East meets West: Asian-inspired decor
At an East-meets-West themed party, floral designer Frank Rea of Forget Me Not in Oakville, Ont., dramatically blends Asian style with an art deco decor. His creative ideas are adaptable to any theme, and are guaranteed to wow your guests.
Bamboo stalks are relatively easy to arrange. "Keep the arrangement asymmetrically balanced, which is more visually interesting than a totally symmetrical one," says Frank Rea. Here, the stalks are "bedded" in polished black river stones. Glass votives are lined up behind the thick-glass-bottom vases, giving the illusion that the lit candles are underwater. Graphic shapes and a strong but simple green-and-white colour scheme create loads of impact in this Eastern-influenced display.
"Green arrangements are very hot right now," says Frank. "In Paris, they're everywhere -- in hotel lobbies, shops." Orchids, spiky lily grass and mammoth Monstera leaves are arranged in tall dark-green bamboo tubes. "We needed elevation because the ceilings were so high and the bamboo worked with the theme," says Frank. He says arrangements on buffet tables should be at or above eye level, so you don't lose them among platters and utensils.
The square motif that was present in the room's furnishings is reinforced by square vases, which Frank grouped for impact. Black river rocks that line the bottom set off white orchid blooms and candles. Square votive candles were melted together so that they'd float in the centre of the vases. Bamboo stalks and votives are displayed on a shallow ledge along the perimeter of the room. On the main table, limes, grapes, bamboo stalks, banana leaves, unripened bananas and braided bamboo trees, which were added for impact and height, create a medley of greens.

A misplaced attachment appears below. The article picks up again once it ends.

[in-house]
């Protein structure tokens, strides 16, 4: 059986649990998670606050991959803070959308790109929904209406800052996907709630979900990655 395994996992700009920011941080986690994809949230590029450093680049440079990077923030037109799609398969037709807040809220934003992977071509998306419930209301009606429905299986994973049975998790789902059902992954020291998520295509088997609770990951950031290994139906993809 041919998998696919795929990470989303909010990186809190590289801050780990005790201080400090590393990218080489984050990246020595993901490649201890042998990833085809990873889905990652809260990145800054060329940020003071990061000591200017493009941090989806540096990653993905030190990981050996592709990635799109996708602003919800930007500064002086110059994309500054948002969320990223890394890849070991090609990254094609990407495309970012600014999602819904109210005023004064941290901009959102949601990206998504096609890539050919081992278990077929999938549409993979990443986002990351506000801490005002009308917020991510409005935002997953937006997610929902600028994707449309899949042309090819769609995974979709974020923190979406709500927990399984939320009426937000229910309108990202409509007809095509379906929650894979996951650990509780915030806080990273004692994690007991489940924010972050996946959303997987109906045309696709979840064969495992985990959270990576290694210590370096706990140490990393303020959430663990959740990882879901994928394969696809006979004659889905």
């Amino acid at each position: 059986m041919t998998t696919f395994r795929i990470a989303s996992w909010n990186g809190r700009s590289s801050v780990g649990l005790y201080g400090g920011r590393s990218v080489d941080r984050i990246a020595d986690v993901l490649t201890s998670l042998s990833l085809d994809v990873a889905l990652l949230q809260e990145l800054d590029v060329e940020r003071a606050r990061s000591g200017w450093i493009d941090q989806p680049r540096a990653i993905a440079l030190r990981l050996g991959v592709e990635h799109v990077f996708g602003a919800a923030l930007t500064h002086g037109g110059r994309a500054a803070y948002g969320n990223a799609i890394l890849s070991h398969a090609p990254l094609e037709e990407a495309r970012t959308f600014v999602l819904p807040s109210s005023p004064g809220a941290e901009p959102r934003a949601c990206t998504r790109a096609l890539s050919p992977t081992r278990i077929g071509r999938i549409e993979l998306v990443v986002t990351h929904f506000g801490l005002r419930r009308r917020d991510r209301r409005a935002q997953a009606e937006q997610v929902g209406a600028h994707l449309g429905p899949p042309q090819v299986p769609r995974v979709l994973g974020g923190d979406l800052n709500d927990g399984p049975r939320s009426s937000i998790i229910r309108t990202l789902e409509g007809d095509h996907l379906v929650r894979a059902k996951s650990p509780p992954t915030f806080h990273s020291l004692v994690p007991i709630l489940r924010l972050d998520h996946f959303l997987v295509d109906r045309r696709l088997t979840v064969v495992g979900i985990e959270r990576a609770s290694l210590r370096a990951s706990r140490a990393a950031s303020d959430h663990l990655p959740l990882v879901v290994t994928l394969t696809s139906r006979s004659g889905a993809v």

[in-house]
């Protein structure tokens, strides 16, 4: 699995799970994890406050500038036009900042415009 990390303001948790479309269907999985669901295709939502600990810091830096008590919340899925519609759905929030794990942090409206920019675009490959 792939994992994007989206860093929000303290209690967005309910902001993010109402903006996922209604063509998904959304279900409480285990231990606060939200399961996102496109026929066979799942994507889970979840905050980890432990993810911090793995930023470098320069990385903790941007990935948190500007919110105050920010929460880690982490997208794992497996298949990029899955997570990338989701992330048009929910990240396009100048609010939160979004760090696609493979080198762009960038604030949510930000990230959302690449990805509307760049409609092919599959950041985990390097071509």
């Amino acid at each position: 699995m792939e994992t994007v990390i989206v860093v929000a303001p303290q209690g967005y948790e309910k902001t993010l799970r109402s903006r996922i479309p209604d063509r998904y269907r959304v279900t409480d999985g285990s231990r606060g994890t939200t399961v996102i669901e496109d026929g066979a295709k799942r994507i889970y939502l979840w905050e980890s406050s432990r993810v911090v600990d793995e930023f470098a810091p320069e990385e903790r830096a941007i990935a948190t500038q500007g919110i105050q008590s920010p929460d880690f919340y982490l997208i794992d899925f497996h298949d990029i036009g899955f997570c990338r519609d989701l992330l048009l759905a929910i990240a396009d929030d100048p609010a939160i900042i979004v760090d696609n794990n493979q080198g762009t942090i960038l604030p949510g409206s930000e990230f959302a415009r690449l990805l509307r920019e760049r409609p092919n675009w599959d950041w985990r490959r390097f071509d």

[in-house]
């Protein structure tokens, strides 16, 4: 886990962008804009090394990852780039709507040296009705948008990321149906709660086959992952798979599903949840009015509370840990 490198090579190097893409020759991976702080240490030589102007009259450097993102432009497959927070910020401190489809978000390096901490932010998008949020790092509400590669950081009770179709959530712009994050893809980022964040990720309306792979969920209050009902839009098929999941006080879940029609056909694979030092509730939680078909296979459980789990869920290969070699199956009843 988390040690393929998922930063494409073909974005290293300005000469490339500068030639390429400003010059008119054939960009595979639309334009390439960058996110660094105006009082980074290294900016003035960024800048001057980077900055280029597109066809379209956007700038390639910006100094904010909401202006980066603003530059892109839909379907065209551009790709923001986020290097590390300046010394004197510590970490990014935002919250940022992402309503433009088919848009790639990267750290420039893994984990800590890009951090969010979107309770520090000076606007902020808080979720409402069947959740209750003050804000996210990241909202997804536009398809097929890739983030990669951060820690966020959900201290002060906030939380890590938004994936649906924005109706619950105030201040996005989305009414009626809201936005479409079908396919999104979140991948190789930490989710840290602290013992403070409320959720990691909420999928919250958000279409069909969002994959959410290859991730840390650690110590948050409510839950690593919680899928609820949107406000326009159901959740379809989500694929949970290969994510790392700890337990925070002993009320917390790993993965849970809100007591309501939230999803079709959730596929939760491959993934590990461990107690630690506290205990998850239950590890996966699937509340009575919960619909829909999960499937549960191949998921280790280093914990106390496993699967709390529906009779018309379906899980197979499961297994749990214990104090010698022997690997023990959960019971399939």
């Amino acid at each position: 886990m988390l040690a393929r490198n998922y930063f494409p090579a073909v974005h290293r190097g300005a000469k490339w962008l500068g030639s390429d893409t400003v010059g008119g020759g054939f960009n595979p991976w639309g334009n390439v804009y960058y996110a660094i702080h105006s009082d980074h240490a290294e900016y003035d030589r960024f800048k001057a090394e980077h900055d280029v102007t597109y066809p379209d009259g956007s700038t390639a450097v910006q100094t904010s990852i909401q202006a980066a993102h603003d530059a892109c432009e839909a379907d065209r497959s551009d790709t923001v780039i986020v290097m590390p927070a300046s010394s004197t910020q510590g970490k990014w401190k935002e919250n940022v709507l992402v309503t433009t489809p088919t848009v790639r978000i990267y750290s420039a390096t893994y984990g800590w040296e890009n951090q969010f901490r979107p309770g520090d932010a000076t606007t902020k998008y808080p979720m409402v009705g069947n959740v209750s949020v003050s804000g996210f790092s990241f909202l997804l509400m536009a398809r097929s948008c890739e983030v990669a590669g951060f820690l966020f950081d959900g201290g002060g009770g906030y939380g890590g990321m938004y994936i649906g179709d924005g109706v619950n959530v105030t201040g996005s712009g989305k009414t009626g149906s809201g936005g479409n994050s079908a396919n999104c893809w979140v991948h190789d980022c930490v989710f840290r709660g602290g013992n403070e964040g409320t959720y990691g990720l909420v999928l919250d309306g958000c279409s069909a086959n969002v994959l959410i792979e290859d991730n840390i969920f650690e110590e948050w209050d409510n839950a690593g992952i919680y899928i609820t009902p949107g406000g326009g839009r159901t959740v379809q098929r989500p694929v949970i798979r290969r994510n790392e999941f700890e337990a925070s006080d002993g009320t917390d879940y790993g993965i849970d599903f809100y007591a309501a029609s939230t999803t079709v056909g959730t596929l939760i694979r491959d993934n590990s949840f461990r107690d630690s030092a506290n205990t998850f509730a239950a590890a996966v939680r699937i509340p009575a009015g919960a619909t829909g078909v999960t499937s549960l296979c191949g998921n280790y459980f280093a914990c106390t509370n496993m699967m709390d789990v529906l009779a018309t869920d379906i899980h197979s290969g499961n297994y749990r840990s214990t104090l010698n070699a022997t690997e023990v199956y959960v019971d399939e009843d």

Here are designer Frank Rea's foolproof tips for designing and throwing a party that's perfect.
•Use containers for arrangements that build on the theme, like bamboo tubes for an East-meets-West party, or distressed terra-cotta flowerpots for a Tuscan look.
•Work with existing decor. "Go with what the decor suggests, and stay with one colour scheme if there isn't a consistent look in the house," says Frank. "That way you can create flow from the street to foyer, cocktail area and reception area."
•Create impact. "You have to have an edge," says Frank. It can be one exotic leaf on a table, like a huge banana leaf layered over stalks of bamboo or dramatic Monstera leaves used as placemats or placed beneath a serving platter.
•Stagger arrangements on a buffet table, leaving room for food trays. If there's a light fixture hanging over the centre of the table, put two main arrangements on either end of the table rather than one in the middle for a more balanced display.
•Keep arrangements in proportion to the size and scale of the room. "Ceiling height and room size affect the scale of the treatment," Frank says. "Don't overpower a room unless you're going for a tropical jungle theme or maybe a secret garden."
•Prepare a menu and use accessories that support your theme. Use lighting, linens, cutlery and china to create a blank canvas for colourful food; or, for even more punch, serve food that matches your colour scheme.
•Choose flowers that fit the theme. Delicate lily-of-the-valley blooms and a Zen-garden-theme dinner party don't go, just as dramatic foliage like Alocasia leaves at a Parisian salon-theme luncheon would stand out like weeds in a parterre.